One could speak of other approaches as well, but we could bypass them for now and go right away to consider two approaches which are very much the need of our times. One that stresses ‘personalization’ and the other that seeks to foster ‘integrated immersion.’ Both these approaches go hand in hand. In fact, one calls for the other and vice versa.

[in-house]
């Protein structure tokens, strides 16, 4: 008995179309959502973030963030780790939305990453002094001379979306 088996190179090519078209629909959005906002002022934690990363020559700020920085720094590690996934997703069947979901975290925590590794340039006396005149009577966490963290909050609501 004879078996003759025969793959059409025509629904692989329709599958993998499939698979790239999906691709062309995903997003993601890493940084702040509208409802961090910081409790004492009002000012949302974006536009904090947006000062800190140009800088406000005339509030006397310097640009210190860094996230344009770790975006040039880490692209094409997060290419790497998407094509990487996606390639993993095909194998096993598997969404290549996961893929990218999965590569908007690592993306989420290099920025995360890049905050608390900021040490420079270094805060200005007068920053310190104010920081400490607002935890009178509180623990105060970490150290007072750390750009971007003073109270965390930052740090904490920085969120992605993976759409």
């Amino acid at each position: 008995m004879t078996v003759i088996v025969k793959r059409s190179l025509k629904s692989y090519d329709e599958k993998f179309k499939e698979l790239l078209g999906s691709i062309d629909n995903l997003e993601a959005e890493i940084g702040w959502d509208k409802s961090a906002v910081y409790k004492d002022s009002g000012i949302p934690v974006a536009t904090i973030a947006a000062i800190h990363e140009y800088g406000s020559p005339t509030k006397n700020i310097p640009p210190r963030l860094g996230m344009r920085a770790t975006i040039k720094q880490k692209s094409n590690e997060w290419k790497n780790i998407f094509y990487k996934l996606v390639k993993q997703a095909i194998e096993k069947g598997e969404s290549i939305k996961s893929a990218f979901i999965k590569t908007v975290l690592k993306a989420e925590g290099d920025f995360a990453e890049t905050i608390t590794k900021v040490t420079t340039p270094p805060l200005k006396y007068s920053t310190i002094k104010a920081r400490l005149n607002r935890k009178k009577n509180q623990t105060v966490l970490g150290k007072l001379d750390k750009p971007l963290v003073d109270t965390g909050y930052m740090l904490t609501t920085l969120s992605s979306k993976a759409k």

The ‘personalization’ approach is one that places first responsibility for formation on the young Salesian himself. No one can form him; at best formators and others can contribute to creating an ambient conducive to personal responsibility and formation. But it is the young Salesian who in the ultimate analysis has to take personal responsibility for his growth and life understood as ‘discipleship’; as a close following of Jesus Christ. The presupposition here is that the one in formation may be young but he is not a child incapable of making decisions or taking responsibility for his growth. The formators do have an important role in this approach but not as people who have the difficult task of taking care of irresponsible and malicious boys. Instead formators are called to see themselves as mentors entrusted with the delicate task of guiding conscientious and motivated young men eager to live the Salesian life to the full and give themselves wholeheartedly to the mission. In the personalization approach the young Salesian is helped to view himself as one who is called personally by the Lord. This call is one that invites a personal ‘yes’ on the part of the young Salesian. No one else can say ‘yes’ to the Lord in his stead. The ‘personalization approach’ focuses on the inner world of the young Salesian. The one in formation is helped to look inside himself, to accept himself honestly, to work on his weaknesses and immaturity, to build up his convictions, to strengthen his conscience, to act with personal convictions and to assume responsibility for his own growth.